. We apply batch normalization to speed up convergence.

Segmentation fine-tuning details. Finally, we fine-tune the CNN to the semantic segmentation task. For AlexNet, we follow the same setting as presented in [Noroozi and Favaro2016], and for VGG-16, we follow [Larsson, Maire, and Shakhnarovich2017] whose architecture is equipped with hyper-columns [Hariharan et al.2015]. The fine-tuning process undergoes 40k iterations, with an initial learning rate as 0.01 and dropped with a factor of 10 at iteration 24k, 36k. We keep tuning batch normalization layers before “pool5”. All experiments follow the same setting.


Settings. Different proxy tasks are combined with our M&M tuning to demonstrate its merits. In our experiments, as initialization, we use released models of different proxy tasks from learning by context (or Jigsaw Puzzles) [Noroozi and Favaro2016] and learning by colorization [Larsson, Maire, and Shakhnarovich2017]. Both methods adopt 1.3 million unlabeled images in ImageNet dataset [Deng et al.2009] for training. Besides that, we also perform experiments on randomly initialized networks. In M&M tuning, we make use of PASCAL VOC2012 dataset [Everingham et al.2010], which consists of 10,582 training samples with pixel-wise annotations. The same dataset is used in  [Noroozi and Favaro2016, Larsson, Maire, and Shakhnarovich2017] for fine-tuning so no additional data is used in M&M. For fair comparisons, all self-supervision methods are benchmarked on PASCAL VOC2012 validation set that comes with 1,449 images. We show the benefits of M&M tuning on different backbone networks, including AlexNet and VGG-16. To demonstrate the generalization ability of our learned model, we also report the performance of our VGG-16 full model on PASCAL VOC2012 test set. We further apply our method on the CityScapes dataset [Cordts et al.2016], with 2,974 training samples and report results on the 500 validation samples. All results are reported in mean Intersection over Union (mIoU), which is the standard evaluation criterion of semantic segmentation.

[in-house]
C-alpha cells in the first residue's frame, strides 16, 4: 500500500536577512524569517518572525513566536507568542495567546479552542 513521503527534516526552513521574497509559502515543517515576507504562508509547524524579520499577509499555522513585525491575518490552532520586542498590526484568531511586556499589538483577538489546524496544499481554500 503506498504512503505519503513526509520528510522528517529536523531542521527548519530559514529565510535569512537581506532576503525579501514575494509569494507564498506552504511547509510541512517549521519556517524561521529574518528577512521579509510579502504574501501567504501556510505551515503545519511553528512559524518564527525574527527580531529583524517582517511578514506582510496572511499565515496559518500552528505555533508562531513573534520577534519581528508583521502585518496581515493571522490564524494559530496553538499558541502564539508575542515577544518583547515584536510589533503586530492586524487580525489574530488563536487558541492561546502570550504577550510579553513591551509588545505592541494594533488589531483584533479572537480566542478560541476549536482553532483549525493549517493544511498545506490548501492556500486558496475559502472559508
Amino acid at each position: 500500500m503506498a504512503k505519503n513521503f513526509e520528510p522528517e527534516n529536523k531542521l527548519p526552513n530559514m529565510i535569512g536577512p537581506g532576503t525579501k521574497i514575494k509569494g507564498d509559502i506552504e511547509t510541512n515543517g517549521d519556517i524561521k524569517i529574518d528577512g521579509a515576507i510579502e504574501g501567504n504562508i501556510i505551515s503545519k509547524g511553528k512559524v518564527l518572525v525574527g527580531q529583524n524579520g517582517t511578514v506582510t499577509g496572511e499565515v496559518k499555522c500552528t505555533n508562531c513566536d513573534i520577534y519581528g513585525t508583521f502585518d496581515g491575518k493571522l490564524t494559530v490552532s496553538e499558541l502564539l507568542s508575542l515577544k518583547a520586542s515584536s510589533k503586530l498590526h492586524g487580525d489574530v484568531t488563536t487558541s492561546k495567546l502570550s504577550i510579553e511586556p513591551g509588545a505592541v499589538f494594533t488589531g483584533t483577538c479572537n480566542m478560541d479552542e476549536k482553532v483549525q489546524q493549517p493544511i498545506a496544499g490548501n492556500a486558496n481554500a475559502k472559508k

Overall. Existing self-supervision works report segmentation results on PASCAL VOC2012 dataset. The highest performance attained by existing self-supervision methods is learning by colorization [Larsson, Maire, and Shakhnarovich2017], which achieves 38.4% mIoU and 56.0% mIoU with AlexNet and VGG-16 as the backbone network, respectively. Therefore, we adopt learning by colorization as our proxy task here. With our M&M tuning, we boost the performance to 42.8% mIoU and 64.5% mIoU with AlexNet and VGG-16 as the backbone network. As shown in Table 1, our method achieves state-of-the-art performance on semantic segmentation, outperforming [Larsson, Maire, and Shakhnarovich2016] by 14.3% and [Larsson, Maire, and Shakhnarovich2017] by 8.5% when using VGG-16 as backbone network. Notably, our M&M self-supervision paradigm shows comparable results (0.3% point of advantage) to its ImageNet pre-trained counterpart. Furthermore, on PASCAL VOC2012 test set, our approach achieves 64.3% mIoU, which is a record-breaking performance for self-supervision methods. Qualitative results of this model are shown in Fig. 6.